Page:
When I started writing The Devil Within, I knew religion would be a huge part of the book. Religion, for anyone who is from the South or has lived in the South, is such a huge part of Southern culture. I’ve been toying with the idea of blogging about religion, but my views on religion are not standard—especially for a southerner. I’ve worried about alienating readers with this post, but I have to be true to myself and my beliefs.
The truth is, religion is a private matter between a person and their God (or their lack of God as may be the case), but in the South religion permeates all aspects of public life too.
I grew up in Montgomery, Alabama. I went to an Episcopal Church where I was baptized and confirmed. For fun, I’d go with my friends to their youth groups. My youth group called EYC was a second home to me and we did tons of fun things, which in the end should have kept me out of trouble but didn’t. But through it all I never felt a close kinship to God or Jesus. I have always been a questioner. I love to question things I can’t explain (how did we get here? Is God real? If God’s real then why are so many wars fought in her name?)
When I moved away for college, I stopped going to church. I had a boyfriend in college who was church-going and I went to the Methodist church with him a couple of times but eventually turned my back on organized religion. I had grown up thinking liberally in a conservative place and the hypocrisy of religion bothered me. Everyone is hypocritical—I get that, but I hate the idea of people being judged on their lifestyle because “God” said to do so. Isn’t God supposed to be loving?
And now I’m going to tell you the most hypocritical thing of all. I go to church. I work in the nursery there. When we moved back to the South, I wanted my children raised in the Episcopal Church. Why, you might ask, would I want that if I’m a questioner, an infidel, a heathen? Because in the South religion is a way of life. In the South, the first question out of someone’s mouth when they meet you is, “What church do you go to?” In the South, friendships are not made from cradle to the grave but from the baptismal font to heaven. Simply put, I wanted my children to fit into the society in which they were being raised.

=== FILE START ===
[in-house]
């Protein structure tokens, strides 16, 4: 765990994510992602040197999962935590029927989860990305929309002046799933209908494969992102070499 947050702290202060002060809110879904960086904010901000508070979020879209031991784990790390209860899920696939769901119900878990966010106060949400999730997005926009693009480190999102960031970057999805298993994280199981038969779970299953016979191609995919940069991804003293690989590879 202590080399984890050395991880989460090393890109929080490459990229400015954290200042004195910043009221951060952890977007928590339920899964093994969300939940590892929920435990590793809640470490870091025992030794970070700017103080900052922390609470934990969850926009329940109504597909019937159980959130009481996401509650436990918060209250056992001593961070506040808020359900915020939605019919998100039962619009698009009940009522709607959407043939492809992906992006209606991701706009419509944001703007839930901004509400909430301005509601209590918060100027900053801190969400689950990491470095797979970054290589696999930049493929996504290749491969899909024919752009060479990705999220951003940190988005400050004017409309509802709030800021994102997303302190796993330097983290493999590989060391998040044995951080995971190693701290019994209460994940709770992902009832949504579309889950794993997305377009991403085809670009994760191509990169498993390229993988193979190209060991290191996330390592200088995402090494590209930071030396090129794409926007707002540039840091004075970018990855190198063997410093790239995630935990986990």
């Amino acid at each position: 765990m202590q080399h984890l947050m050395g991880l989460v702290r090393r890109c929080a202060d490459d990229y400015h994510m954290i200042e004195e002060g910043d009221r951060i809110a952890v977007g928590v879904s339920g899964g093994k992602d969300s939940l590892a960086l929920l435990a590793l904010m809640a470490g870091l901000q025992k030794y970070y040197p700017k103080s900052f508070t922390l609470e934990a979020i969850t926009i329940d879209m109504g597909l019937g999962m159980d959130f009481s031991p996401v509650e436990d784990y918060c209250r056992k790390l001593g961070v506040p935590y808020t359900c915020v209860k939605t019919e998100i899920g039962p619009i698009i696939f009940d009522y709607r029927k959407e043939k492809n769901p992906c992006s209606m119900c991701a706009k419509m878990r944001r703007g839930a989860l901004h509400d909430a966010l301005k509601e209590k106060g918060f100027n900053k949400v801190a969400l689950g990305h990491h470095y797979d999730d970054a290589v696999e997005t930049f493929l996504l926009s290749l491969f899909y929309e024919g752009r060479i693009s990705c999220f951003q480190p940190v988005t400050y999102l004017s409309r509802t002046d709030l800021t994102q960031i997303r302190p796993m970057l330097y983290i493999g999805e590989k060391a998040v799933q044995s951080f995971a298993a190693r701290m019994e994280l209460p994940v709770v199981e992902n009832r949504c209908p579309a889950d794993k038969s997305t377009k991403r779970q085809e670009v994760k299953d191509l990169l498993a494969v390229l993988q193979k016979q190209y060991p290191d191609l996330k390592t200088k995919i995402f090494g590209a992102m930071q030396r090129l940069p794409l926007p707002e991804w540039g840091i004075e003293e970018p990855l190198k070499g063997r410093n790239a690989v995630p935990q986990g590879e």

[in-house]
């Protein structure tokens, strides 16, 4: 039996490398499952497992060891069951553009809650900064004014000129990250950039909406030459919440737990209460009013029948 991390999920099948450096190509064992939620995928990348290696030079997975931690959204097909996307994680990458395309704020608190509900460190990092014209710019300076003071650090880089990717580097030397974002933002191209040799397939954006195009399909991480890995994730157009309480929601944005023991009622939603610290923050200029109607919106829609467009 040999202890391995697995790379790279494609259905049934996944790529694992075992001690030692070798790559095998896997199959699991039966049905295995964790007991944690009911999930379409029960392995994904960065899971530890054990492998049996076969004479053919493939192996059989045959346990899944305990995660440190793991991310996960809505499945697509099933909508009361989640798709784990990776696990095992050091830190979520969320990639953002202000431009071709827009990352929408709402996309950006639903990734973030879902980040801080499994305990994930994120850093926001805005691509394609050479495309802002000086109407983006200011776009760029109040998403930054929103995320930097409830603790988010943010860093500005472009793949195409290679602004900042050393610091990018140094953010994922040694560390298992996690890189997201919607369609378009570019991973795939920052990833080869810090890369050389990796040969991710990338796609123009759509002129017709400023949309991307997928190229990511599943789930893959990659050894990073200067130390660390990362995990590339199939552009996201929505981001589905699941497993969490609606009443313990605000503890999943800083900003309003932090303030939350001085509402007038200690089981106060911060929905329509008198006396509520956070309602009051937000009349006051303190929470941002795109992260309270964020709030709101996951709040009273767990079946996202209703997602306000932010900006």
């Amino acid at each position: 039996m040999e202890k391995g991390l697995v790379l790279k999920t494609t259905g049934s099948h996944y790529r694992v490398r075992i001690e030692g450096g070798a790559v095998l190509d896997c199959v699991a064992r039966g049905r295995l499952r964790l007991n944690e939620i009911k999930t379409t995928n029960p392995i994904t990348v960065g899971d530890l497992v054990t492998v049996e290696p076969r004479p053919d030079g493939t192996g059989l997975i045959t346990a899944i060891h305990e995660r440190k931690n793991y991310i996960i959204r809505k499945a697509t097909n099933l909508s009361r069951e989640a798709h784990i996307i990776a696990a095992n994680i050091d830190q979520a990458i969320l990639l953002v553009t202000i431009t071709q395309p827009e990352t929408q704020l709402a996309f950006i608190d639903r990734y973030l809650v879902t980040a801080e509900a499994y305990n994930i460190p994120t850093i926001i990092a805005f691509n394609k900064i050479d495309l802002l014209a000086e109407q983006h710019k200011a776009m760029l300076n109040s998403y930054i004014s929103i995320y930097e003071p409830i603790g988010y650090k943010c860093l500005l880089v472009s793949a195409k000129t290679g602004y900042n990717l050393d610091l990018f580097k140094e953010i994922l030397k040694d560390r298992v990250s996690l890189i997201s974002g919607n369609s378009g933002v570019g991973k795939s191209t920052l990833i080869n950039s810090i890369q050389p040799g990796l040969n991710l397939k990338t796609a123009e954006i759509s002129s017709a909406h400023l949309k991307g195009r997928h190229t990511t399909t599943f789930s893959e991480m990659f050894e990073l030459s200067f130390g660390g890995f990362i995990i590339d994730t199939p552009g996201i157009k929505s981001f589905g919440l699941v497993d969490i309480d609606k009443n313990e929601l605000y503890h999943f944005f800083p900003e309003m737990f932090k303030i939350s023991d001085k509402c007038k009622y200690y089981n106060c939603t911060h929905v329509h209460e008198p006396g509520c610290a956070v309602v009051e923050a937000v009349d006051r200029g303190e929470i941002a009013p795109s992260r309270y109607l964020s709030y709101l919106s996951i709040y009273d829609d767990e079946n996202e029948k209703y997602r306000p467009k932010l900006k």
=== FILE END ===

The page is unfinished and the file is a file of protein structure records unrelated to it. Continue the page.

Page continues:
I instill questions into my children’s head. I ask them if they believe in God. I ask them to prove it to me. I don’t want them blindly following. If they’re going to believe, then I want them to have a true belief, a belief I wish I had but never did. All my children believe in God, and I find comfort in that, because there is something comforting in believing in a higher power who can take all the pain away. There is something comforting in knowing you’re not alone in this world. There is something comforting in knowing that despite your sins, in the end you will be forgiven. I often think how much easier life would be if I had that kind of faith and believed in it wholeheartedly.
The Devil Within explores the intricacies of religion. William is wracked by guilt for sinning against his God. He blames himself for the deaths of his mother and siblings, because he believes he was being punished for his sins. He believes the devil has led him into temptation. But in the end, religion is such a huge part of his life, his world, and his culture that he still finds solace in it despite the fact that it almost destroyed him. How wonderful would it be to have that kind of faith?